Carlson: Why OKC landing the NCAA men's basketball tournament sparked a huge celebration
Sue Hollenbeck nearly wore out the refresh button on her computer.
When the clock struck noon Wednesday, she knew the NCAA was going to announce sites for most of its 2023-26 championships and regionals. The list was set to post on the NCAA’s website.
As the director of sports business at the Oklahoma City Convention and Visitors Bureau, she led the city’s bid for events, so she wasn’t about to miss the announcement.
“Where is it? Where is it?” she asked as she hit the refresh button.
Finally, the list appeared, and a mad scramble for “Oklahoma City” began.
Eventually, Hollenbeck and the coworkers gathered in her office saw that, too — the NCAA men’s basketball tournament is coming back to OKC in 2026. First and second rounds. Chesapeake Energy Arena.
That caused a celebration in Hollenbeck’s office, jumping and screaming included.
“One is a win no matter what,” she said, echoing a sentiment expressed after she submitted OKC’s bid earlier this year. “There are so many more cities involved in this process now than four years ago and certainly eight years ago.
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“Just being … a city that got an event, it’s a big deal.”
On a day we learned eight NCAA regionals and championships will come to our state from 2023-26 — in addition to the Women’s College World Series, which OKC has locked in for the long term — there was jubilation in many locales. OSU landed three events in Stillwater. Ditto for OU in Norman. Tulsa even scored a big event, the wrestling championships in 2023.
But nothing was bigger than OKC getting that basketball regional.
Even though March Madness is the granddaddy of all NCAA events, the significance for Oklahoma City goes well beyond that. The last time the NCAA handed out sites for events in its 2019-2022 bid cycle, OKC got shut out.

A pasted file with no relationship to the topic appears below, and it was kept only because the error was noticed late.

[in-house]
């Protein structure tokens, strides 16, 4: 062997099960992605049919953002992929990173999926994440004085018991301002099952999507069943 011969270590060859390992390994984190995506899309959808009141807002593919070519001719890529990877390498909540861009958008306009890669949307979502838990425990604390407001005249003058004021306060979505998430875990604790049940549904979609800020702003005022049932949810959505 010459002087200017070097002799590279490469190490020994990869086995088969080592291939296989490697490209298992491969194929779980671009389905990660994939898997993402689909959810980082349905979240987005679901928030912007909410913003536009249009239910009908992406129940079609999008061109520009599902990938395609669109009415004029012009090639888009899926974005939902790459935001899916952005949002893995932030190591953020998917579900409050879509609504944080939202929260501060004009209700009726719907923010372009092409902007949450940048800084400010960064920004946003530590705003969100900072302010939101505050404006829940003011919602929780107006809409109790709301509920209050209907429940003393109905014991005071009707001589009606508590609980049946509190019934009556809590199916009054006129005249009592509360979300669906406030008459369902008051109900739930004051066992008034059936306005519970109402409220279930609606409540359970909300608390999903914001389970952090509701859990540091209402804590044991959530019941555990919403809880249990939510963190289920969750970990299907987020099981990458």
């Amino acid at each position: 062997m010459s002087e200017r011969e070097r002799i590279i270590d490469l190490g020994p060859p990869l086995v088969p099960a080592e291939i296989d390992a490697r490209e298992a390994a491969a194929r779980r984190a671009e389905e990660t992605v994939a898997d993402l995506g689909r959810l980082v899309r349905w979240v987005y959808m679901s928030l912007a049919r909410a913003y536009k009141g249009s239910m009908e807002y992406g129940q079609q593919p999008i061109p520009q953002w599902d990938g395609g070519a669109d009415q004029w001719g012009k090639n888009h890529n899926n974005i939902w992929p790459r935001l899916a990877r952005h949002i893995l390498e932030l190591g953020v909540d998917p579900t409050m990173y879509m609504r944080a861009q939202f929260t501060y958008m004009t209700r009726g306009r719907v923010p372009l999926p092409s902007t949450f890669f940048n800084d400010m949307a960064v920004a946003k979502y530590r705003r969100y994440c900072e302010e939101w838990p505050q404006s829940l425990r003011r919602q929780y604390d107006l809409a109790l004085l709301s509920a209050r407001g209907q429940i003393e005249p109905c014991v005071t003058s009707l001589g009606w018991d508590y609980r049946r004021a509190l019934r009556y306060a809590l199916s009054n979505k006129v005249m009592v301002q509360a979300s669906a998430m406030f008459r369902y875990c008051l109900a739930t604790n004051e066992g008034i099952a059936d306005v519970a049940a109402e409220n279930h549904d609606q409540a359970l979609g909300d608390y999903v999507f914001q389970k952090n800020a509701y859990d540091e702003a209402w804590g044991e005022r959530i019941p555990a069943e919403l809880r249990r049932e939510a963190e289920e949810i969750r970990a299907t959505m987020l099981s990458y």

No basketball. No wrestling. No volleyball. No nothing.
There was a time OKC got NCAA events like trick-or-treaters get candy at Halloween. Just looking at men's basketball alone, the city had four regionals during a 14-year span. The sweet stuff abounded.
But after OKC got nothing last time, leaders around the city worried what another shutout would mean.
“Your name needs to be out there,” Hollenbeck said. “Your brand needs to be out there all the time to remind people that you’re there and you can do more than just one thing and that you do it really well.”
Hollenbeck and others in OKC believe the city has a great rapport with the NCAA because of the Women’s College World Series. But had the city not gotten an event in this bid cycle, it would’ve have been out of the rotation for any other championship or regional for at least a decade.
Out of sight, out of mind?
OKC didn’t want that to happen.
That’s why leaders from all sectors came together and forged a new strategy. They bid only on Division-I events, focusing on sports they had the most experience hosting and events they had the best chance of selling to fans in the city and the state. Basketball. Wrestling. Women’s gymnastics. Women’s volleyball.
They knew they were putting less eggs in the basket, but they felt the eggs were golden.
Wednesday brought the confirmation.
And to make landing the men’s basketball regional even sweeter, the NCAA gave first- and second-round games to every city that would’ve hosted those games this past spring. They lost that chance when the pandemic hit and the NCAA canceled the tournament.
So, instead of 32 spots being available for early-round games this bid cycle, there were only 24.
Still, OKC got one.
“I’m just thrilled to death that we got basketball,” Hollenbeck said. “I’m pumped.”
A bunch of folks in Oklahoma City feel the same way.
Jenni Carlson: Jenni can be reached at 405-475-4125 or firstname.lastname@example.org. Like her at facebook.com/JenniCarlsonOK or follow her at twitter.com/jennicarlson_ok.
On Wednesday, the NCAA announced sites for most of its 2023-26 championships and regionals. In addition to the Women's College World Series, a permanent championship held in Oklahoma City, the state received eight events.
Here's a look at what will be coming to Oklahoma in the coming years:
2022 Men’s and Women’s Cross Country Championship, Stillwater/OSU Cross Country Course
2023 Wrestling Championship, Tulsa/BOK Center
2023 Women’s Gymnastics Regional, Norman/Lloyd Noble Center
2023 Men’s Golf Regional, Norman/Jimmie Austin OU Golf Club
2024 Men’s and Women’s Tennis Championships, Stillwater/Greenwood Tennis Center
2025 Women’s Golf Regional, Norman/Jimmie Austin OU Golf Club
2025 Men’s Golf Regional, Stillwater/Karsten Creek
2026 Men’s Basketball First and Second Rounds, Oklahoma City/Chesapeake Energy Arena